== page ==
Passing Time – in ancient beech trees, soaring clouds, rolling breakers, flowers at the height of their glory, very old vessels that were used daily long ago by people like us – people who saw the beech trees, the clouds, the breakers and the flowers and revelled in them, used and worshiped them.
Things that haven’t changed, even though there are another four billion people on the planet since I was born.
Things are about to change though – the coral atolls on the Barrier Reef could be underwater in my life time. The pleasure of flying over those drops of liquid turquoise in another dimension where it’s impossible to tell where the sky, the sea and the clouds start or end, will be gone.
The beech trees in the Misbourne valley that will be gone to make way for a train. With their twisty, willowy muscles showing thru the skin of their trunks and their delicate end branches reaching the ground, they are the most human of trees.
The con trails from the massive airports that write unreadable hieroglyphic warnings in the sky as they turn unsignposted corners.
These are the now/future.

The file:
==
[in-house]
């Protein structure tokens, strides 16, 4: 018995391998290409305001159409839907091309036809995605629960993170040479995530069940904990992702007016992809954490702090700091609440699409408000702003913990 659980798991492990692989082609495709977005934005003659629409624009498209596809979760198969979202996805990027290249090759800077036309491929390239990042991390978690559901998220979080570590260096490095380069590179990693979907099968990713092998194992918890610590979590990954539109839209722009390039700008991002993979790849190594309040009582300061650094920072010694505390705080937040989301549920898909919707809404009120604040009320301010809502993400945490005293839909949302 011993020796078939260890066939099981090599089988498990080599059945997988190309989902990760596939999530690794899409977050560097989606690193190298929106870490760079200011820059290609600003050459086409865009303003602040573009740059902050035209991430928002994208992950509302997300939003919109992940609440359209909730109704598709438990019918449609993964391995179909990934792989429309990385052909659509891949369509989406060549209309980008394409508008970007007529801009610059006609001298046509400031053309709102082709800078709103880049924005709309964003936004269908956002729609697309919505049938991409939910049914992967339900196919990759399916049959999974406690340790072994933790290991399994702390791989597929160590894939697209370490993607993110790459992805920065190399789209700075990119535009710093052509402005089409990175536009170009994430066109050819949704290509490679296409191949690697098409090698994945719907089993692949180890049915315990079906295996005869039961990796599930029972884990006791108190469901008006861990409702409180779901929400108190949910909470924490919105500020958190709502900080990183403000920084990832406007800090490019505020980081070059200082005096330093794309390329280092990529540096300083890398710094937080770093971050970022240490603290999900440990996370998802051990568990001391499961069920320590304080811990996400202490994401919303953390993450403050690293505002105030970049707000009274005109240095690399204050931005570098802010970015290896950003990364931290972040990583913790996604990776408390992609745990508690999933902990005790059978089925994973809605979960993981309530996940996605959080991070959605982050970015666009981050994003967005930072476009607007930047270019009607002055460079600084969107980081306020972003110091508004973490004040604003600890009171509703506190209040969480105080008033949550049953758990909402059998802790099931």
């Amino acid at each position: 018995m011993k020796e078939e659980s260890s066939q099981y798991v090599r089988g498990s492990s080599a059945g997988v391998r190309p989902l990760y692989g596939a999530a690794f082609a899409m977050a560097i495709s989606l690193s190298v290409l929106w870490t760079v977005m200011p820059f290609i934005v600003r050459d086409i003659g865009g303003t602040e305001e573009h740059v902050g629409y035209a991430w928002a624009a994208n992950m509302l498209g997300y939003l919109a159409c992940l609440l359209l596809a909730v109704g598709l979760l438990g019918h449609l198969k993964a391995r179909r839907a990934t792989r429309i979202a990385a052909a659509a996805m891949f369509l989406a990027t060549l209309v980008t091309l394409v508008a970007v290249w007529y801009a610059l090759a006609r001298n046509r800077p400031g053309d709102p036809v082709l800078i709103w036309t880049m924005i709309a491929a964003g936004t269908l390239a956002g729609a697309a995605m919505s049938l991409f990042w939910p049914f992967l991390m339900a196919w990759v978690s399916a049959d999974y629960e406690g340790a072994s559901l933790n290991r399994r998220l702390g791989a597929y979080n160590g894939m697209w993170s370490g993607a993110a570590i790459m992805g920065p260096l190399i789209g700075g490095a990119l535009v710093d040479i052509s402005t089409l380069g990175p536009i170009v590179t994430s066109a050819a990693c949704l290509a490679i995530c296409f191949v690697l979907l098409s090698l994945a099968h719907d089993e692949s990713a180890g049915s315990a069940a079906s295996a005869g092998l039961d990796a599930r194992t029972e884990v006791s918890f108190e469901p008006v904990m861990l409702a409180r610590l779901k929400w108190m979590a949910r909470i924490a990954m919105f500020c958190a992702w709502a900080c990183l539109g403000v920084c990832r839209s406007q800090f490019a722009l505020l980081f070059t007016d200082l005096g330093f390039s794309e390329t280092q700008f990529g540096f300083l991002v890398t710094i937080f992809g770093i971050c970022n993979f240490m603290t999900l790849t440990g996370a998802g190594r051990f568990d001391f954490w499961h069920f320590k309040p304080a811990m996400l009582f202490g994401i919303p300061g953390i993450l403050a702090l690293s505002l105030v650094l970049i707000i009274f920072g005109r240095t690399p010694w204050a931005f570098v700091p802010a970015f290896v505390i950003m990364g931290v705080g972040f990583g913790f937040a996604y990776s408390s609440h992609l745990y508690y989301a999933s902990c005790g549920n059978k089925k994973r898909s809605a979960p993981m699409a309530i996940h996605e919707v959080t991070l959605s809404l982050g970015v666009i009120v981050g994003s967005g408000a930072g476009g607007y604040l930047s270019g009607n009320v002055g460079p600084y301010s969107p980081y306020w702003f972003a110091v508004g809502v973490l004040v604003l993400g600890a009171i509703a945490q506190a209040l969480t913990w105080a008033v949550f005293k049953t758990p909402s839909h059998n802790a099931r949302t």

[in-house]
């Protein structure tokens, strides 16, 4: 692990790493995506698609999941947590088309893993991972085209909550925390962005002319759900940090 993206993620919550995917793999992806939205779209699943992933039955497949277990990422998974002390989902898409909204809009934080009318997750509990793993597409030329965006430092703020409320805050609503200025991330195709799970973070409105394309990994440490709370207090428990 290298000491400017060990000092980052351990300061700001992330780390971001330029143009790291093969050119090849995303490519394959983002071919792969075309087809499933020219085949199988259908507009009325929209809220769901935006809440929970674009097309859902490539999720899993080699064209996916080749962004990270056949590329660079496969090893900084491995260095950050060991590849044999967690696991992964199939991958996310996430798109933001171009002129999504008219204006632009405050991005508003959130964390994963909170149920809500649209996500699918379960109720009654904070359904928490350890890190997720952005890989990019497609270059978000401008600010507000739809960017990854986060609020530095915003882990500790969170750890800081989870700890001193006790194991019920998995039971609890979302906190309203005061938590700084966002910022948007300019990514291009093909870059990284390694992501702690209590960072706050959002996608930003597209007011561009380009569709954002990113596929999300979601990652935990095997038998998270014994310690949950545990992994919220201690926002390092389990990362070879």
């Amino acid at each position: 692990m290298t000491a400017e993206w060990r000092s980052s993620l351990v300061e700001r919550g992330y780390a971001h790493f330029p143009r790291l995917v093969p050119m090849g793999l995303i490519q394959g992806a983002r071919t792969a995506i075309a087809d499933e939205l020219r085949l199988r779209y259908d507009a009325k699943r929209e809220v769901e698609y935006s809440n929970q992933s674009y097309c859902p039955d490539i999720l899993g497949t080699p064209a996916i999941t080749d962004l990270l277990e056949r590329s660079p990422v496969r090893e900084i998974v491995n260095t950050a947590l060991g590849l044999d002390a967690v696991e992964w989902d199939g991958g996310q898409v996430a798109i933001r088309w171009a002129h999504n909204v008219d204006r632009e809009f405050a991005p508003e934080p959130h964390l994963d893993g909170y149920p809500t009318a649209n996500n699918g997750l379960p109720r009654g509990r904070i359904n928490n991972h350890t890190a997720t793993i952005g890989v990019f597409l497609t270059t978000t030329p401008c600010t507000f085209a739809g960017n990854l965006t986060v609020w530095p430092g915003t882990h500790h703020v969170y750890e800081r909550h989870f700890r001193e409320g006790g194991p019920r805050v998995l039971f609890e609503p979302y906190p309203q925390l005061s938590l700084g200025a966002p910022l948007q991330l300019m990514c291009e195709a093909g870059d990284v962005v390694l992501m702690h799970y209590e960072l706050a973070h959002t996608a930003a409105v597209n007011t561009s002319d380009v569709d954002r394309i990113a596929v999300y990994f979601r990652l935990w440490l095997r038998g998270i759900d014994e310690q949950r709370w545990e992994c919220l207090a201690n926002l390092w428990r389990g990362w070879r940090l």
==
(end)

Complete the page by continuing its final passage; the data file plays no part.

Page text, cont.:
The Camino de Santiago is the ancient pilgrimage route across the top of northern Spain. I’ve walked two thirds of it and it is truly a lesson – one foot in front of the other, living now, the kindness of strangers, baggage quickly discarded, the path as a symbol for the thread of life. This is the last unsold painting from the series I painted after walking.
Old home arts, long gone - black lace making, vessel making, fabric making.
I can’t make black lace but I can paint it, the same for the old household vessels.
Black lace was made in Amersham for Victorian mourning, so I’ve used it to cover a lovely old soup pot that belonged to my great aunt, who also lived in Amersham.
It’s also a fishing net with sea shells that I’ve picked up from around the world and a worn carpet.
The eggs – the symbol of the life force, delicate and perfect, are set on a riddle of pattern and interconnection, barely seen. The wild Australian bush is a visual chaos of plants and trees, not tamed and ordered but layers and layers of colours, light and chance.
The small pots are painted on the lids of French wine boxes, some have the stamps on the back. The connection between wine and art is as old as the cave paintings I think. They were inspired by old vessels that I saw in Central France.
The big jug is also from France, from the days when they had more gold cloth, red velvet, light and pleasure than anywhere else on the planet.
The small flowers are bred creatures – formal, perfect, glorious, a part of the history of Europe’s discovery, science and aesthetics.
The photos of flowers I’ve included because I had to show the amazing roses my mother grows in the garden.
These paintings while being about many parts of the world and many ideas they really come down to one thing - The Life Force in us all – I’m just expressing it in my own way, I hope you have enjoyed it.